The Mix

Is Frank Luntz switching sides?

Second question: should they want him?
There's bad blood between Frank Luntz, the Republican über-spinmeister widely credited for his communication skills, and John Boehner (R-OH), the newly-anointed House Majority Leader.

At a recent Republican retreat, Luntz was scheduled to make a presentation to legislators, but was bumped from the lineup and didn’t attend. He said it was just a matter of scheduling.

But according to the WaPo, Luntz was disinvited at the behest of Boehner. Their feud goes back to when Luntz picked what was then the right horse in the 1998 race for House GOP leadership:
According to several Republican party strategists, newly elected Majority Leader John A. Boehner (Ohio) made it clear to members that if Luntz was going to the retreat, he wouldn't be in attendance. Boehner's office declined to comment on the story.
Luntz was instrumental in the creation of the "Contract With America" -- the document widely credited with delivering Republicans the House majority in 1994. Boehner's relationship (or lack thereof) with the pollster goes back -- at least -- to late 1998, when Boehner was seeking to hold onto his job as House GOP Conference chairman. […]
Luntz said at the time that Boehner made a "big mistake" by criticizing Gingrich, and he heaped praise on Rep. J.C. Watts (Okla.), who was challenging Boehner for the conference chairmanship. Watts beat Boehner -- throwing the Ohioan unceremoniously out of leadership.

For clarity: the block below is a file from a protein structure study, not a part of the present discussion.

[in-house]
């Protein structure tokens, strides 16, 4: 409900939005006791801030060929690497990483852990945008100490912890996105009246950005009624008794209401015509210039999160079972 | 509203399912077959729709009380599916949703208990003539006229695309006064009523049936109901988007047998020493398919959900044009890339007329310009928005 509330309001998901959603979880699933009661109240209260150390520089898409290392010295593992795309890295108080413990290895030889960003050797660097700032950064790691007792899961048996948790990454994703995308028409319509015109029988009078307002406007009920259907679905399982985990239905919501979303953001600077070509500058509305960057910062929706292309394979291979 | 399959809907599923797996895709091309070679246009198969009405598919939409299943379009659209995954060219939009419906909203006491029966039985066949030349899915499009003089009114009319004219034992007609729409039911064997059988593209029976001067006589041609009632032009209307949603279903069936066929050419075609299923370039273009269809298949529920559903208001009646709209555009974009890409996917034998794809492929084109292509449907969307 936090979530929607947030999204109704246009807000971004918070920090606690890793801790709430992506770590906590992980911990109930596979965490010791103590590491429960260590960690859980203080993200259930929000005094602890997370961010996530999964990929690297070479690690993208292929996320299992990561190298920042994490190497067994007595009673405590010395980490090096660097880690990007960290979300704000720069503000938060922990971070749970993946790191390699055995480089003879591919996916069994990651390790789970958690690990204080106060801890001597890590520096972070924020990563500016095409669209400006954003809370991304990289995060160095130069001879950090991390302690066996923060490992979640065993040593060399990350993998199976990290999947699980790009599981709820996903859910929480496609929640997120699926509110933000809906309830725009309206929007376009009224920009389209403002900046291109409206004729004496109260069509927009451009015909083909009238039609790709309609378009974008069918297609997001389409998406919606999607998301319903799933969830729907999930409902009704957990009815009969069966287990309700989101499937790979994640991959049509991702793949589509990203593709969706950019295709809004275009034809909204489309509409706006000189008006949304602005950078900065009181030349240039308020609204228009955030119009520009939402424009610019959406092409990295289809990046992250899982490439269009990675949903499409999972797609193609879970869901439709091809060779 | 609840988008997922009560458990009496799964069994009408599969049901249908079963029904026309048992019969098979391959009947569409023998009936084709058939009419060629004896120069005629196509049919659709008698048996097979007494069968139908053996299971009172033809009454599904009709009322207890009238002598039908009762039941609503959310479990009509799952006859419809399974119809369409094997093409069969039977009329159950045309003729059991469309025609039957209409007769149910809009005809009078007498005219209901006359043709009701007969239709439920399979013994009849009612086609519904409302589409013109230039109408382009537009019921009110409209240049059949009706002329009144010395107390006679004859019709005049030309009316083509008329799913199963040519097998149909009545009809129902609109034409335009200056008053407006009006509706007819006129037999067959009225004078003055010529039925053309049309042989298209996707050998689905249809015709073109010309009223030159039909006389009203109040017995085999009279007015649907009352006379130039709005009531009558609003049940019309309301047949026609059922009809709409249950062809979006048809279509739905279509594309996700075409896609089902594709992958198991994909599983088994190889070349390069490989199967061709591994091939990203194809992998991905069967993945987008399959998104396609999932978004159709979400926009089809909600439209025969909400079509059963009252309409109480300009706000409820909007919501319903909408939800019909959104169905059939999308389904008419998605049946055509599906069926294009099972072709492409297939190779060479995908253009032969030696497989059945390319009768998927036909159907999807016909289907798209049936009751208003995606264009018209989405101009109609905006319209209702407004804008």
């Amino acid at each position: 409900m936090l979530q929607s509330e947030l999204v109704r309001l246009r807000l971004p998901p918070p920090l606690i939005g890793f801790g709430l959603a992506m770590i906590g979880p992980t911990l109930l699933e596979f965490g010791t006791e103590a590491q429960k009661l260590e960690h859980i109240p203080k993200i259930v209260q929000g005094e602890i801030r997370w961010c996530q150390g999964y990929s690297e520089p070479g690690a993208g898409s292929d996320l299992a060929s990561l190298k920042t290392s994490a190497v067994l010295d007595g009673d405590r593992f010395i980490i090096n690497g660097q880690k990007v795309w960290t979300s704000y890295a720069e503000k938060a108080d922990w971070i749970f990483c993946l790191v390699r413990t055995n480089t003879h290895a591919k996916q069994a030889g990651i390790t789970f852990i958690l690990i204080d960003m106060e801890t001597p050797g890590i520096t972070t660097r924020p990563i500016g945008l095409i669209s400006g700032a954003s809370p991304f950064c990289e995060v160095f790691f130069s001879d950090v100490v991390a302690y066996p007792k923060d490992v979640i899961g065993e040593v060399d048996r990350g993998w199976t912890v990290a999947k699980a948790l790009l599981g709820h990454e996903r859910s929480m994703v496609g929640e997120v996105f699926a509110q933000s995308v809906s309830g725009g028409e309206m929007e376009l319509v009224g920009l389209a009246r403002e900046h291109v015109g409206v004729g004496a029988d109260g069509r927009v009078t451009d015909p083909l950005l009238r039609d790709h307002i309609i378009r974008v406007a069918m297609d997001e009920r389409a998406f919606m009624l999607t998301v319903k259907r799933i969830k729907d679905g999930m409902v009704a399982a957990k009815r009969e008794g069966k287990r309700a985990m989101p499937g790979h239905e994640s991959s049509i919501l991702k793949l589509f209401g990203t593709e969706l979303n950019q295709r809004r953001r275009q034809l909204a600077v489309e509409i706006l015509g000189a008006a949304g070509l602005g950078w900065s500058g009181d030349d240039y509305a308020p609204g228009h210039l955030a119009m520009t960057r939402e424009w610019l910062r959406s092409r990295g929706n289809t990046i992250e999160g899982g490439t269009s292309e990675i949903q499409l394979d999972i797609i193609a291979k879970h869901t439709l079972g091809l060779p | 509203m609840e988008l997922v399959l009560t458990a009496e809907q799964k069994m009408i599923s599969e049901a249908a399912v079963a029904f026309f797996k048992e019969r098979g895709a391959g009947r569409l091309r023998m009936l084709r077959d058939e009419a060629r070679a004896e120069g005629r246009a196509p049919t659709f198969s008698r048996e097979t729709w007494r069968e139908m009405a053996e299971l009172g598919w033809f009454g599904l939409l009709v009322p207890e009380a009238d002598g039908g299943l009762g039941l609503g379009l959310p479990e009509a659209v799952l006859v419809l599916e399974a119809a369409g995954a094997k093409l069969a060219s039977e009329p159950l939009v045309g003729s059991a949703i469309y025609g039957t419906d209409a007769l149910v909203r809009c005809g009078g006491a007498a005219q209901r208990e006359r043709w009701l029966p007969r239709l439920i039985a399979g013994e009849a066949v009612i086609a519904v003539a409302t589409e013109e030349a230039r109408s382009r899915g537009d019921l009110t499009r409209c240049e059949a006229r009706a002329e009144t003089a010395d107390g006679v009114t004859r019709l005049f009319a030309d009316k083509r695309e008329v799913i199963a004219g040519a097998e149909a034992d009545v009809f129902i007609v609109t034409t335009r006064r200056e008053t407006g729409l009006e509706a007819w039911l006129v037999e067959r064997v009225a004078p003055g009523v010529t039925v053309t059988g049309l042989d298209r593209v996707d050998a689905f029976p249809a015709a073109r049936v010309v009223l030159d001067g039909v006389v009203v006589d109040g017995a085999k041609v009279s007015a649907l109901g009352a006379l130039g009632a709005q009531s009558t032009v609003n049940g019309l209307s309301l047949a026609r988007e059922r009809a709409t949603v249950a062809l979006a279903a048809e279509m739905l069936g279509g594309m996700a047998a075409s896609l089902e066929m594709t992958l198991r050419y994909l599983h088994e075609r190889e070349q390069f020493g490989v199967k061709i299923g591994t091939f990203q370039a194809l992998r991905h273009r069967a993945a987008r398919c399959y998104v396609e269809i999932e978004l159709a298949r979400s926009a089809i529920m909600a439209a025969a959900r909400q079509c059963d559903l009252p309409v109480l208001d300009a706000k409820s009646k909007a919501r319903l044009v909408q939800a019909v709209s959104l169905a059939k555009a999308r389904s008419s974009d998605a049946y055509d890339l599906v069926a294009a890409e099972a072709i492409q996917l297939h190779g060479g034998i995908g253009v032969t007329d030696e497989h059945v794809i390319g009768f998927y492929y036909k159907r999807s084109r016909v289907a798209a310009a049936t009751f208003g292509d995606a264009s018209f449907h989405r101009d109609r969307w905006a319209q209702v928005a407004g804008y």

Now Boehner is back on top. And there are rumors around DC that Luntz may be looking to jump over to the Dems, especially after Senate Minority Leader Harry Reid (D-NE) invited Luntz to a retreat the Dems' are going to hold in April.

This is just DC cocktail party chatter at this point - Luntz is making a presentation to House Republicans tomorrow.

But if it were to pan out, Luntz -- who brought us "tax relief" and the rule that anytime you want to slash funding for a program you call it "reform" -- would give the Dems something they lack in their pool of strategists: a winner.

Over at MYDD, the story has created a very modest amount of hand-wringing. Luntz is … well, slimy. As a party-switching hired gun, could he be trusted?

I think that's off the mark. These guys are all shallow political operatives without excessive amounts of ideological purity or real loyalty. Given that Democrats consistently poll better than Republicans on most of the issues and then lose, I think a real messaging guy can only be a benefit, even if he is a hack who’s lost favor within the GOP leadership.
Joshua Holland is a staff writer at Alternet and a regular contributor to The Gadflyer.